By Atom Markarian
Germany will provide at least 57 million euros ($74 million) in additional assistance and loans to Armenia’s energy and banking sectors in the next few years, Finance and Economy Minister Vartan Khachatrian announced on Friday.
He said agreements on the release of the funds were reached during last week’s meeting in Berlin of a German-Armenian intergovernmental commission on economic cooperation. Khachatrian is the Armenian co-chair of the commission.
Most of the promised money will be channeled into Armenia through the state-owned German bank KfW which will concentrate on helping the country tap its substantial hydro-electric power resources. Khachatrian said KfW will loan 20 million euros for the refurbishment of a hydro-electric plant near Yerevan which is owned by Russia’s Unified Energy Systems utility.
He told reporters that the Germans are also ready to spend between 12 million and 24 million euros on the planned construction of a big hydro-electric plant in northern Armenia. The project is estimated to cost 80 million euro. The Armenian government hopes to raise the rest of the money needed for its implementation from other Western donors, notably the European Union.
Khachatrian admitted that the assistance reflects the EU’s efforts to speed up the closure of the Metsamor nuclear power plant which the Europeans believe does not meet modern safety standards. Visiting Yerevan a year ago, German Foreign Minister Joschka Fischer expressed concern about Metsamor’s continuing operations and renewed EU calls for its decommissioning.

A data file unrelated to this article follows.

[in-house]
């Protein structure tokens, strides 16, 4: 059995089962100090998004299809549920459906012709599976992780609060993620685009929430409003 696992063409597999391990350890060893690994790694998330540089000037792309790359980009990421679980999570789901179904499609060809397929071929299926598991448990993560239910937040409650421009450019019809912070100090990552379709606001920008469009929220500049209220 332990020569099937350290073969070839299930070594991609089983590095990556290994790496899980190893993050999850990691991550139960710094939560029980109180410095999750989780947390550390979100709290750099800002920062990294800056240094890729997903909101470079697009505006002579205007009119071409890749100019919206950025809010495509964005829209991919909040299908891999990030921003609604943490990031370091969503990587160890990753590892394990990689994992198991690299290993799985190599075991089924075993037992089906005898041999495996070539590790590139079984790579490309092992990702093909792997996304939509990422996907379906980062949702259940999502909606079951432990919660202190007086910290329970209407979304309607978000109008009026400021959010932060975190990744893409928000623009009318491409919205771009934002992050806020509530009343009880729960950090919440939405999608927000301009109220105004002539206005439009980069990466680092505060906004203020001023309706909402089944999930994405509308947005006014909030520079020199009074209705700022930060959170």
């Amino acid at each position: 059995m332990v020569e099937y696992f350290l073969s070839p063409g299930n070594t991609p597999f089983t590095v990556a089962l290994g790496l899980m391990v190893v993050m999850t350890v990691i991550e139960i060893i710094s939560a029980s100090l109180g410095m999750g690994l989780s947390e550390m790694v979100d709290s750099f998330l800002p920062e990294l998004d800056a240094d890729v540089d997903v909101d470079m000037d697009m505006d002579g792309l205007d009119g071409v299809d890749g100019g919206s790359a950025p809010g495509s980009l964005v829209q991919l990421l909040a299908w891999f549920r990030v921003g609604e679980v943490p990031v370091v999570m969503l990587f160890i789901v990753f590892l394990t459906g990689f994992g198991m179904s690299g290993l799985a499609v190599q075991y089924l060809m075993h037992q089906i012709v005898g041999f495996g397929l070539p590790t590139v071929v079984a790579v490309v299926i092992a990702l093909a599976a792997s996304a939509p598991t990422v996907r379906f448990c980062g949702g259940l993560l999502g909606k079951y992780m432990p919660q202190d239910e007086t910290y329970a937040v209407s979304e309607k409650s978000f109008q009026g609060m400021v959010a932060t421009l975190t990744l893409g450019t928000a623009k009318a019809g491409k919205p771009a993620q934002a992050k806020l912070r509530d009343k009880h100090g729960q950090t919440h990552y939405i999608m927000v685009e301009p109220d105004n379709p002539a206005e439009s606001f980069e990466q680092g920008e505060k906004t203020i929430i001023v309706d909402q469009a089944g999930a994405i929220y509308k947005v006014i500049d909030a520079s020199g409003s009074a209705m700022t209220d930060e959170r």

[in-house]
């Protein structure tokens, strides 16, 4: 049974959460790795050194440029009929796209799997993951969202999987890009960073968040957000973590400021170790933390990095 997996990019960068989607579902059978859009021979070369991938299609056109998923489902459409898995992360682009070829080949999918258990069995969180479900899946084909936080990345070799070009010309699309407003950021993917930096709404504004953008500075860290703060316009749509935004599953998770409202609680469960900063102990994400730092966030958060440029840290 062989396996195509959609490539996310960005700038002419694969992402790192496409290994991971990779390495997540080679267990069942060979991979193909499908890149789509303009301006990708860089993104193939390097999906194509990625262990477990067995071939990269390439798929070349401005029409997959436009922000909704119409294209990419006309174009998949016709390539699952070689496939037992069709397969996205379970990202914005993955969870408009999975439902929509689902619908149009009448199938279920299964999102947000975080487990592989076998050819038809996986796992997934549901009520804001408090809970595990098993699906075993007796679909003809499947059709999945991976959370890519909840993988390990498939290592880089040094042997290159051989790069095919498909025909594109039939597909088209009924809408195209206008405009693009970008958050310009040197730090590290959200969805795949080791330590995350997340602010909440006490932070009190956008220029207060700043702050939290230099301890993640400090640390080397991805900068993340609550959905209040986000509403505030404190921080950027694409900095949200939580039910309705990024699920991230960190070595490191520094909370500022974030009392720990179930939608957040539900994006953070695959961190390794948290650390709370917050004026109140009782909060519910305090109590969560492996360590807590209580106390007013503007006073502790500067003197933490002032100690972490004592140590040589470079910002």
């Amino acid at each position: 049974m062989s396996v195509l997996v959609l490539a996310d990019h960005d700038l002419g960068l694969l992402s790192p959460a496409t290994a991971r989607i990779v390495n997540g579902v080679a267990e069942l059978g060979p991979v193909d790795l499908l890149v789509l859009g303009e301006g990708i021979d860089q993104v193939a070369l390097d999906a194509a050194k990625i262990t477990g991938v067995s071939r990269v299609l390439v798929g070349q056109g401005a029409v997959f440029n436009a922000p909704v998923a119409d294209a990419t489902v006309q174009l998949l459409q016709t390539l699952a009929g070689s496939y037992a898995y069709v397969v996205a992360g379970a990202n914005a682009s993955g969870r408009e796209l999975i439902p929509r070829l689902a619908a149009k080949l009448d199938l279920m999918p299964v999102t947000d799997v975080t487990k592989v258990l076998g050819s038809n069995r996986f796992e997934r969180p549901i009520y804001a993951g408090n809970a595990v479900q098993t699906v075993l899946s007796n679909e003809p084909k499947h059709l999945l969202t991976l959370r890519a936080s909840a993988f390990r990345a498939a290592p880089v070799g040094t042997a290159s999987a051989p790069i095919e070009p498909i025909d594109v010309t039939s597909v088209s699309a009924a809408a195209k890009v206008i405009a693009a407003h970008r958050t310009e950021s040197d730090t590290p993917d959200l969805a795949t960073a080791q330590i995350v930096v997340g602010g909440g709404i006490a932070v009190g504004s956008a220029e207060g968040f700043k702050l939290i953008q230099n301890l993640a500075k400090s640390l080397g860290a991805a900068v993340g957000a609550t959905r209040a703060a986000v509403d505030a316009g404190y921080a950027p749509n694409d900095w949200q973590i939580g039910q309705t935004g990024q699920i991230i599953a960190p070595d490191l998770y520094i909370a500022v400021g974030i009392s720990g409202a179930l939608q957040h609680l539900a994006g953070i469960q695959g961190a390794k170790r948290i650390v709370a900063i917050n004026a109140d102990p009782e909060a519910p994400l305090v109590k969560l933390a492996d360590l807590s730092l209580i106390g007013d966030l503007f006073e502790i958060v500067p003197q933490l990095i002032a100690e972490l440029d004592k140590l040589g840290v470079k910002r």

The Armenian government has made it clear, however, that the plant will remain operational until it finds alternative sources of cheap electricity. Armenia’s fast-flowing mountainous rivers are considered one of those sources.
According to Khachatrian, KfW will also disburse 15 million euros worth of fresh loans to small and medium-sized Armenian businesses through a local commercial bank. The German bank has already spent more than 100 million euros on the scheme over the past decade.
Khachatrian and the German government will directly provide 10 million euros in additional assistance, the bulk of which will be used for the development of Armenia’s fledgling mortgage market. “The idea is to help people with stable income receive mortgage loans repayable in 20-25 years,” he explained. “We especially hope that young people, young families will benefit from the scheme.”
Germany, seen as Europe’s economic powerhouse, has been the single largest contributor to the EU’s separate aid to Armenia that has totaled 380 million euros since 1992.
Berlin, as it turned out on Friday, is not happy with the way in which the Armenian authorities have used the multimillion-dollar German aid. The Armenian parliament’s Oversight Chamber, concluded in a recent report that part of the aid was mismanaged and even embezzled by senior officials in Yerevan. Its chairman, Gagik Voskanian, also attended the meeting of the German-Armenian commission.
“There have been some serious shortcomings,” Voskanian said. “That is why KfW representatives wanted me to take part in the negotiations so that we could jointly discuss how to eliminate those shortcomings.”
Voskanian added that the authorities have investigated some of the Oversight Chamber’s findings and several government officials have been prosecuted as a result. But he refused to name any of them.
(Photolur photo: Vartan Khachatrian.)